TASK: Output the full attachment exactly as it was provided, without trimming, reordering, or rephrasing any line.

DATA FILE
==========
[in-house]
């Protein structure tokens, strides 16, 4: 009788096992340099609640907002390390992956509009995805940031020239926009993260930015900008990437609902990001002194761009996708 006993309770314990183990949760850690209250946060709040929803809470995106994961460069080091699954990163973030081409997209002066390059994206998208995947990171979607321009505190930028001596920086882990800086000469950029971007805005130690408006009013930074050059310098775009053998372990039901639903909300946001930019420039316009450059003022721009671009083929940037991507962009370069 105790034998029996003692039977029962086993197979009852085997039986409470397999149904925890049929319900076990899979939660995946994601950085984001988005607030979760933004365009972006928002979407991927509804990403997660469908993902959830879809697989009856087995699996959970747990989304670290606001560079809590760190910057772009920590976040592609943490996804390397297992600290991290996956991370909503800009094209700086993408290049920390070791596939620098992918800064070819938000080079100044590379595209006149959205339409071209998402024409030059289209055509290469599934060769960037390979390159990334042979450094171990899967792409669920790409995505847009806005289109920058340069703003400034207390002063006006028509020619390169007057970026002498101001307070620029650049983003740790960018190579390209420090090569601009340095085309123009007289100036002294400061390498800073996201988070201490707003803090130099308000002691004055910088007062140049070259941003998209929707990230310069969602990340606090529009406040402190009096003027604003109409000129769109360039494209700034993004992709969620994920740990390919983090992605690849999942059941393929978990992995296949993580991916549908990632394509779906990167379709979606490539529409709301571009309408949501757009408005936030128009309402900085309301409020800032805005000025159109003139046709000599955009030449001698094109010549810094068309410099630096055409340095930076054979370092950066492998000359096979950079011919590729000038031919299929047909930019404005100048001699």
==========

[in-house]
């Protein structure tokens, strides 16, 4: 009788096992340099609640907002390390992956509009995805940031020239926009993260930015900008990437609902990001002194761009996708 006993309770314990183990949760850690209250946060709040929803809470995106994961460069080091699954990163973030081409997209002066390059994206998208995947990171979607321009505190930028001596920086882990800086000469950029971007805005130690408006009013930074050059310098775009053998372990039901639903909300946001930019420039316009450059003022721009671009083929940037991507962009370069 105790034998029996003692039977029962086993197979009852085997039986409470397999149904925890049929319900076990899979939660995946994601950085984001988005607030979760933004365009972006928002979407991927509804990403997660469908993902959830879809697989009856087995699996959970747990989304670290606001560079809590760190910057772009920590976040592609943490996804390397297992600290991290996956991370909503800009094209700086993408290049920390070791596939620098992918800064070819938000080079100044590379595209006149959205339409071209998402024409030059289209055509290469599934060769960037390979390159990334042979450094171990899967792409669920790409995505847009806005289109920058340069703003400034207390002063006006028509020619390169007057970026002498101001307070620029650049983003740790960018190579390209420090090569601009340095085309123009007289100036002294400061390498800073996201988070201490707003803090130099308000002691004055910088007062140049070259941003998209929707990230310069969602990340606090529009406040402190009096003027604003109409000129769109360039494209700034993004992709969620994920740990390919983090992605690849999942059941393929978990992995296949993580991916549908990632394509779906990167379709979606490539529409709301571009309408949501757009408005936030128009309402900085309301409020800032805005000025159109003139046709000599955009030449001698094109010549810094068309410099630096055409340095930076054979370092950066492998000359096979950079011919590729000038031919299929047909930019404005100048001699």